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Why Are My Orchid Leaves Curling: 6 Reasons Must Know

When caring for orchids, even experienced growers can encounter the problem of orchid leaves bending. From light source, water supply to temperature or humidity are all factors that cause this problem.

In this article, we will delve into the 6 main reasons you need to understand why orchid leaves curl and provide solutions to fix each cause.

Problem TypesProblem DescriptionsHow To Prevent
LightingLight exposure can cause curling, elongated, weak growth, or scorching of orchid leaves.Adjust the light intensity or relocate orchids to suitable lighting conditions, as most thrive in bright, indirect light.
WateringExcessive watering can cause root rot and curl in orchids, while inconsistent moisture is crucial for their growth and health.Water orchids when the potting mix is dry, ensuring it retains moisture but isn’t waterlogged.
Potting mixA loose or unstable potting mix can result in the orchid not receiving proper support, leading to curled leaves.Use a stable orchid potting mix for good drainage and repot orchids when the mix breaks down.
TemperatureExtreme temperature fluctuations or exposure to cold drafts can stress orchids, causing leaf curling.Maintain a stable temperature for your orchid species, avoiding sudden changes and drafts.
HumidityOrchids prefer higher humidity levels. Low humidity can cause the leaves to lose moisture, resulting in curling.Increase orchid humidity using trays, misting, humidifiers, or by grouping them together.
DiseasesDiseases such as fungal infections can affect orchid leaves, leading to curling.Avoid orchid overcrowding for proper air circulation. Isolate and treat promptly with fungicides if disease is suspected.

What Causes Orchid Leaves To Curl? 

It’s important to understand the reasons why your orchid’s leaves are curling. We provide you with six main causes: plants towards light sources, inappropriate water, temperature fluctuations, low humidity, your potted mix is unstable and diseases.

Source of light 

Orchids’ ability to adapt to light is very flexible. They can position themselves to find the optimal light source, to help them grow best. I tried to plant my orchid under a certain light direction, and my orchid leaves just twisted and bent in that direction. Therefore, if your orchid only receives light from one direction and for a long period, it will cause the leaves to curl and there is also a risk of skewed growth.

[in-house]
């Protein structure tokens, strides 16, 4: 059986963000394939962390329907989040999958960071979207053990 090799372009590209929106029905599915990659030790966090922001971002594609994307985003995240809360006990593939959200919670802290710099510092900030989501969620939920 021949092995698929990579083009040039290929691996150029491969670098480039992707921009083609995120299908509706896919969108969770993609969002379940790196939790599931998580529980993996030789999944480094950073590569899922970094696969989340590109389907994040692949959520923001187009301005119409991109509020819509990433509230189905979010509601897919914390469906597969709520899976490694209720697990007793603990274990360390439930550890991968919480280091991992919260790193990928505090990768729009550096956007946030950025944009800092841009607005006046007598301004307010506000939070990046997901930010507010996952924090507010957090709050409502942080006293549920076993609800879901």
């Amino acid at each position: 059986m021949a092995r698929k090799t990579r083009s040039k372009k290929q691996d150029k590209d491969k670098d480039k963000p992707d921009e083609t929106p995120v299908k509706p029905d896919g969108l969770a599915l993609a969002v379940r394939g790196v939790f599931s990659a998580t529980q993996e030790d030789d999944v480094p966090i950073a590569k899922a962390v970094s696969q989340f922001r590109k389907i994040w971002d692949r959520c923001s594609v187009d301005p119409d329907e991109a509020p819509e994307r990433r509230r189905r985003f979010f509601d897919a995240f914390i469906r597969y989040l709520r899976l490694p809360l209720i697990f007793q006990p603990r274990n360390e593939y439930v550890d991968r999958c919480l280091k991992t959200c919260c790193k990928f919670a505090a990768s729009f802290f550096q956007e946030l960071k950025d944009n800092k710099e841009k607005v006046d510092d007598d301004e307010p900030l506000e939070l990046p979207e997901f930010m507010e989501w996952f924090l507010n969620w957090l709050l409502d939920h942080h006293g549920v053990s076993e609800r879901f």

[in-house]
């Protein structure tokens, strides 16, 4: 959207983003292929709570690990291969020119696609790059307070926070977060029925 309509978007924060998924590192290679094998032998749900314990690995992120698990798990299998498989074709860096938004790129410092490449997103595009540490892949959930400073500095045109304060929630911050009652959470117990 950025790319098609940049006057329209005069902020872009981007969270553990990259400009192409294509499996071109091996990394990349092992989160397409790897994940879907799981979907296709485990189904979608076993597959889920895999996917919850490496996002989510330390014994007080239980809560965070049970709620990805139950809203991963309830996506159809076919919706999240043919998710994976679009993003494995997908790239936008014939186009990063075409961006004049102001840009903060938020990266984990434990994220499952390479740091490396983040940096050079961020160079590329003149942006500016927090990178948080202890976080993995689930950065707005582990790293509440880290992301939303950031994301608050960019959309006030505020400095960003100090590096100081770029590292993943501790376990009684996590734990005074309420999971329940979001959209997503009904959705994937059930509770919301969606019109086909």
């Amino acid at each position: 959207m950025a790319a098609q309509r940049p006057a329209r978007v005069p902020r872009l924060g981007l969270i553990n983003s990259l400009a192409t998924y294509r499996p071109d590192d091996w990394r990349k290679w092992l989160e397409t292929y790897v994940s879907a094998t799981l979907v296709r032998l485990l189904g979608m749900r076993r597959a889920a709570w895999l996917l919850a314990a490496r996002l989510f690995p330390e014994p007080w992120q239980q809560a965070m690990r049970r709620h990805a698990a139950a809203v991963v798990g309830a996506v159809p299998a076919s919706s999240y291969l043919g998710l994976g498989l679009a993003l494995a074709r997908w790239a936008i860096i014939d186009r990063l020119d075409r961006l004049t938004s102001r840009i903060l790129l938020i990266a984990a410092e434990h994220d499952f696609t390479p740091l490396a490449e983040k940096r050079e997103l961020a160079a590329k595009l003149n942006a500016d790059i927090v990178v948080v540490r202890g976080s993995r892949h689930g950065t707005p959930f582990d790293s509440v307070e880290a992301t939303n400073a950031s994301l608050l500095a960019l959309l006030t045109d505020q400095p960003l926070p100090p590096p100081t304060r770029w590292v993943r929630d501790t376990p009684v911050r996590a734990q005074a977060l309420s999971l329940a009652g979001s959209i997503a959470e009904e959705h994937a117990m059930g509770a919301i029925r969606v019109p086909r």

For balance, you should avoid moving or repositioning your plant now and then. Because your plant needs time to adapt, constant changes will cause stress to the plant, and slow down flowering.

Orchid leaves curl up following the light source


Most orchids will grow well and tolerate drought conditions better when planted in soggy soil. If the soil is too wet, the orchid roots have no air to breathe, become waterlogged, and stress the entire plant, causing the leaves to round and droop. You can check by observing the roots. If they look mushy, that’s a sign your plant is in a flooded state.

To solve this problem, you should not water for a week. I also encountered algae growing on the soil when it was too wet, and I replaced it with moss and removed the top layer of soil, but it still wasn’t very effective, my leaves orchids are still curling. So, I used another method, cut off the dead roots and planted them in new soil, and then the orchid grew healthier.

Not enough water

When orchids lack water, their leaves will lose water, and water pressure in the leaves will decrease, leading to them showing signs of weakness. However, after being watered again, the leaf cells will expand very quickly and cause the leaf to change its original shape and curl. In some cases, this can even lead to splitting leaves.

If you want to know whether your plant can get enough water, put your finger into the ground about a knuckle or use a wooden stick or chopstick to know if the soil is moist enough.

To hydrate the roots, you can mix Epsom salt in a gallon of water and soak the roots for 3 hours. In addition, you should schedule regular watering for your plants to prevent the substrate from being completely dehydrated.

The potted mix is unstable